End User License Agreement

There comes a time in every successful software project that one must establish one’s rights. It seems that what lots of people do is find some other company’s agreement and copy it and put their own company name in. They are pirating the anti-piracy language. That can’t help their case in the long term. Also there are templates you can buy with all the necessary legalese, but even they do not hold up in court, apparently. (As an aside, some companies sneak some pretty nasty stuff into those agreements, allowing them to install spyware and giving themselves rights to your work product). The fact that no one reads them and everyone knows no one reads them undermines their validity. Or something like that. I’m no lawyer.

Therefore I have decided to write my own End Users License Agreement, and being a fundamentally lazy person, I have decided to also make that agreement my blog entry for the evening as well:

By accepting this agreement you promise not to be a scumbag software pirate robbing hard-working programmers of their livelihood. I’m not doing this for my health, you know. You are welcome to install Jer’s Novel Writer on any machines you own as an individual. Corporations do not have that right. If you’re part of some giant novel factory you need to pay for a copy for each machine.

Heck, let’s just be reasonable here. Jer’s Software Hut (the Hut) is depending on people like you who know the right thing to do. You know the difference between sharing and stealing (sharing good, stealing bad). If you need to ask a lawyer if it’s OK to do what you want to do, it probably isn’t. Why bother? The lawyer will cost you more than dealing directly with the Hut anyway.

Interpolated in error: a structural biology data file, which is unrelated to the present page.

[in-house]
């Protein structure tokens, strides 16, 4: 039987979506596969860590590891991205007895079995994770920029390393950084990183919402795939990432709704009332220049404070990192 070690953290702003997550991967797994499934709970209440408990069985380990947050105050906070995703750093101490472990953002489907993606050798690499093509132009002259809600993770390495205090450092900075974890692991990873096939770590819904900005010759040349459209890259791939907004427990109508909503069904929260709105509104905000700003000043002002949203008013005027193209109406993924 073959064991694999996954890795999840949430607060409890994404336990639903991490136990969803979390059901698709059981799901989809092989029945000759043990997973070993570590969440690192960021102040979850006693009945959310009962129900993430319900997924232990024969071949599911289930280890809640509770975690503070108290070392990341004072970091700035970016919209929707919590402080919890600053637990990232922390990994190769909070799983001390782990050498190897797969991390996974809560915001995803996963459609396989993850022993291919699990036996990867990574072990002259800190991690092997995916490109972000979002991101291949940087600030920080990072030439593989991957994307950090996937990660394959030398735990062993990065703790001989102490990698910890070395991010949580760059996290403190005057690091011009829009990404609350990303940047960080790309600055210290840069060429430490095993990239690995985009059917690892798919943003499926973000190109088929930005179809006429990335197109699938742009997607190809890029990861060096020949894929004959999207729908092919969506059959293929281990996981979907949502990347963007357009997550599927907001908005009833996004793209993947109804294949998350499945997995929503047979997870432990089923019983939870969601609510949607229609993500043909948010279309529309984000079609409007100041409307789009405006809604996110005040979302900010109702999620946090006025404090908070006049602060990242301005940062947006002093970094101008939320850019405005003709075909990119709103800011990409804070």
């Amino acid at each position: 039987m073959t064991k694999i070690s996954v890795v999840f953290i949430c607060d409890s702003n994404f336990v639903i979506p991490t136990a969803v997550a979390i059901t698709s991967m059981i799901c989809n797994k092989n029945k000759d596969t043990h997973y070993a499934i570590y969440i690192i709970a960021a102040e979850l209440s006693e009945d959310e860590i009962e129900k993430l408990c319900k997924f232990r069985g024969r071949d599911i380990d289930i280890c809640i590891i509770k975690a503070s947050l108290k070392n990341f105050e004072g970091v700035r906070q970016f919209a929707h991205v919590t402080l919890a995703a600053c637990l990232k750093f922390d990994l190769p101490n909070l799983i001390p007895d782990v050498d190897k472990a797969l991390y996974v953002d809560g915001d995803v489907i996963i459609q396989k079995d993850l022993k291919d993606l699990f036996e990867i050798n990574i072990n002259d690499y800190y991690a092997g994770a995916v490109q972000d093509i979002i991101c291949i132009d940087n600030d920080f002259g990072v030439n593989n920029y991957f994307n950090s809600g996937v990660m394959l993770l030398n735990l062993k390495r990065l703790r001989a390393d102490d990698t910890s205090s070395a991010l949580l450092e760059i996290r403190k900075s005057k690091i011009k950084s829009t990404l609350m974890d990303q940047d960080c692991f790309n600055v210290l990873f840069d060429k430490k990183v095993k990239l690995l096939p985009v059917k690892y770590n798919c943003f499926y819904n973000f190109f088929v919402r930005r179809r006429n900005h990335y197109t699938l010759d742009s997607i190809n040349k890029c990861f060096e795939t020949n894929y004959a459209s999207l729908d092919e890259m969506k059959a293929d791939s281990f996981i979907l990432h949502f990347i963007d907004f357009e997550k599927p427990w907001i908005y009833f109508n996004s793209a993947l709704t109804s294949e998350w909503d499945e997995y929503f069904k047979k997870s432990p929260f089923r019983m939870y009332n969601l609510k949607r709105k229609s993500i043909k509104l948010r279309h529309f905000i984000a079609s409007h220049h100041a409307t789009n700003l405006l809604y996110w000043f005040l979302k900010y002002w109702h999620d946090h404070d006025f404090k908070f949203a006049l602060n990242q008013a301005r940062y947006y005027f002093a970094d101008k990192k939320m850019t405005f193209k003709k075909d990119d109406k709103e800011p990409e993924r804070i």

Just to make it clear, while you can buy a license to use this software till the cows come home, Jer’s Software Hut owns the code. It would be silly to do anyway, but you’re promising now that you won’t try to reverse-engineer Jer’s Novel Writer or incorporate any subset of it into some other product without express written permission from the Hut.

I will give you the right, however, to make as many copies of this agreement as you want, and modify it and use or sell it to your heart’s content. If you publish it somewhere, I would appreciate credit. (I can see my EULA-writing career blossoming now.)